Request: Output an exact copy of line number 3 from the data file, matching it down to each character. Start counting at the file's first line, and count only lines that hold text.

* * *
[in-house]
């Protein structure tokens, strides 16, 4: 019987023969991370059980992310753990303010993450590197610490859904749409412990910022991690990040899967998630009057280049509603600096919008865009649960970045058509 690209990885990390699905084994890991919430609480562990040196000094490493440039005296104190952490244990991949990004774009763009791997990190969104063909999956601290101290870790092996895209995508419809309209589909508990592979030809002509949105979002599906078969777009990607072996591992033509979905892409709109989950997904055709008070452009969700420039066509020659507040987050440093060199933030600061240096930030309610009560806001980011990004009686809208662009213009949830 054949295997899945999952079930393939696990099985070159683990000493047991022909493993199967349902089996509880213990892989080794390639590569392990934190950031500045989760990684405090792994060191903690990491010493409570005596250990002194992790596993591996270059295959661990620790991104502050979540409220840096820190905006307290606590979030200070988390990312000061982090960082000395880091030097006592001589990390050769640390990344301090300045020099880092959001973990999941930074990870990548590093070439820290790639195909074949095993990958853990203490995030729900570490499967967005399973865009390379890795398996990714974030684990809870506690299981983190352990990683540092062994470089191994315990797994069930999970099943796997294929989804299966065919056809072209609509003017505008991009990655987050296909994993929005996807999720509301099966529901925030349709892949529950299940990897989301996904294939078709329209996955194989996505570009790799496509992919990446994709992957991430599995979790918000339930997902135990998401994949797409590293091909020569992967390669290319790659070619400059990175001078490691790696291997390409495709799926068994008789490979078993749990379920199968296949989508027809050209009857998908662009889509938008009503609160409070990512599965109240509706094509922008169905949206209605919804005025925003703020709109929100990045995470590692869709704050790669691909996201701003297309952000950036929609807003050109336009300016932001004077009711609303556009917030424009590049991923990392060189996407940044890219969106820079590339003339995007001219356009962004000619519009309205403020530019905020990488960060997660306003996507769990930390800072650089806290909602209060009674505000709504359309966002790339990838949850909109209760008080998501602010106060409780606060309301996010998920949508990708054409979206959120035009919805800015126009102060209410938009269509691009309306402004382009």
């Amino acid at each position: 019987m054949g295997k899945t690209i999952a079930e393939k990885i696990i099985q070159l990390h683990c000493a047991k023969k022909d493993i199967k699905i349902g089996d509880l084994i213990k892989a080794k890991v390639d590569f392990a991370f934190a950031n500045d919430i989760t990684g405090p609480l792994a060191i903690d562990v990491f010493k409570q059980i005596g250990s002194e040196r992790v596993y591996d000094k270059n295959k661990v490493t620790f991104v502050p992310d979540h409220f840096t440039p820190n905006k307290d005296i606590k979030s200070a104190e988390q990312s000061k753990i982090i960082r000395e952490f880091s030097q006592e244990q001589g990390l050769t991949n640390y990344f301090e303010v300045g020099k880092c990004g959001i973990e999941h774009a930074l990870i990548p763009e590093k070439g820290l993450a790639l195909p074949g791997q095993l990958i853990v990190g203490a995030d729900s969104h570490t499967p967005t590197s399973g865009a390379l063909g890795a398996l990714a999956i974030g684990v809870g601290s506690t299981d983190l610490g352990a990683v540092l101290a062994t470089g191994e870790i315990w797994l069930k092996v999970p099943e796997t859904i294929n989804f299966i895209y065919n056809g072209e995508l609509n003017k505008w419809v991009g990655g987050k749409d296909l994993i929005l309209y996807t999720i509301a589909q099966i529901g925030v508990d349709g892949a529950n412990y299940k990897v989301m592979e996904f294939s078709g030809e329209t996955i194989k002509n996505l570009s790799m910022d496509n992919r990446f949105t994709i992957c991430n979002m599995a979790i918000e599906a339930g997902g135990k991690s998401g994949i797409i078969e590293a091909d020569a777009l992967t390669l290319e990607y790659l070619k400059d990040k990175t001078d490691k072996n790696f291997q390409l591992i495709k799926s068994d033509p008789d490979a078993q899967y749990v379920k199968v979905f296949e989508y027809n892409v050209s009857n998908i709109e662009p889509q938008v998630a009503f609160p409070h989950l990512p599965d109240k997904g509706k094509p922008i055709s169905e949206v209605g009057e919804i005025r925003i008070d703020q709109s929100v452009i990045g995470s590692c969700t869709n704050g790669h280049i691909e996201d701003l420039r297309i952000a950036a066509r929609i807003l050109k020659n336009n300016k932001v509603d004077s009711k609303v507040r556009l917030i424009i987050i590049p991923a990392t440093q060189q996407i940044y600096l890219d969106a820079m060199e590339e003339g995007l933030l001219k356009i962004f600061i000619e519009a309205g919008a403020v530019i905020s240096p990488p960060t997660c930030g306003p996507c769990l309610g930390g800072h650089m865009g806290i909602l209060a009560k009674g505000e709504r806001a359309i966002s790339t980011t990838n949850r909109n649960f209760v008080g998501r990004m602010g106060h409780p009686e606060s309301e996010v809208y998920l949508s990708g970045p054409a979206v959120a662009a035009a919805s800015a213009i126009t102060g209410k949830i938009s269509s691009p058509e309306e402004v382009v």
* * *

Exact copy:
């Amino acid at each position: 019987m054949g295997k899945t690209i999952a079930e393939k990885i696990i099985q070159l990390h683990c000493a047991k023969k022909d493993i199967k699905i349902g089996d509880l084994i213990k892989a080794k890991v390639d590569f392990a991370f934190a950031n500045d919430i989760t990684g405090p609480l792994a060191i903690d562990v990491f010493k409570q059980i005596g250990s002194e040196r992790v596993y591996d000094k270059n295959k661990v490493t620790f991104v502050p992310d979540h409220f840096t440039p820190n905006k307290d005296i606590k979030s200070a104190e988390q990312s000061k753990i982090i960082r000395e952490f880091s030097q006592e244990q001589g990390l050769t991949n640390y990344f301090e303010v300045g020099k880092c990004g959001i973990e999941h774009a930074l990870i990548p763009e590093k070439g820290l993450a790639l195909p074949g791997q095993l990958i853990v990190g203490a995030d729900s969104h570490t499967p967005t590197s399973g865009a390379l063909g890795a398996l990714a999956i974030g684990v809870g601290s506690t299981d983190l610490g352990a990683v540092l101290a062994t470089g191994e870790i315990w797994l069930k092996v999970p099943e796997t859904i294929n989804f299966i895209y065919n056809g072209e995508l609509n003017k505008w419809v991009g990655g987050k749409d296909l994993i929005l309209y996807t999720i509301a589909q099966i529901g925030v508990d349709g892949a529950n412990y299940k990897v989301m592979e996904f294939s078709g030809e329209t996955i194989k002509n996505l570009s790799m910022d496509n992919r990446f949105t994709i992957c991430n979002m599995a979790i918000e599906a339930g997902g135990k991690s998401g994949i797409i078969e590293a091909d020569a777009l992967t390669l290319e990607y790659l070619k400059d990040k990175t001078d490691k072996n790696f291997q390409l591992i495709k799926s068994d033509p008789d490979a078993q899967y749990v379920k199968v979905f296949e989508y027809n892409v050209s009857n998908i709109e662009p889509q938008v998630a009503f609160p409070h989950l990512p599965d109240k997904g509706k094509p922008i055709s169905e949206v209605g009057e919804i005025r925003i008070d703020q709109s929100v452009i990045g995470s590692c969700t869709n704050g790669h280049i691909e996201d701003l420039r297309i952000a950036a066509r929609i807003l050109k020659n336009n300016k932001v509603d004077s009711k609303v507040r556009l917030i424009i987050i590049p991923a990392t440093q060189q996407i940044y600096l890219d969106a820079m060199e590339e003339g995007l933030l001219k356009i962004f600061i000619e519009a309205g919008a403020v530019i905020s240096p990488p960060t997660c930030g306003p996507c769990l309610g930390g800072h650089m865009g806290i909602l209060a009560k009674g505000e709504r806001a359309i966002s790339t980011t990838n949850r909109n649960f209760v008080g998501r990004m602010g106060h409780p009686e606060s309301e996010v809208y998920l949508s990708g970045p054409a979206v959120a662009a035009a919805s800015a213009i126009t102060g209410k949830i938009s269509s691009p058509e309306e402004v382009v």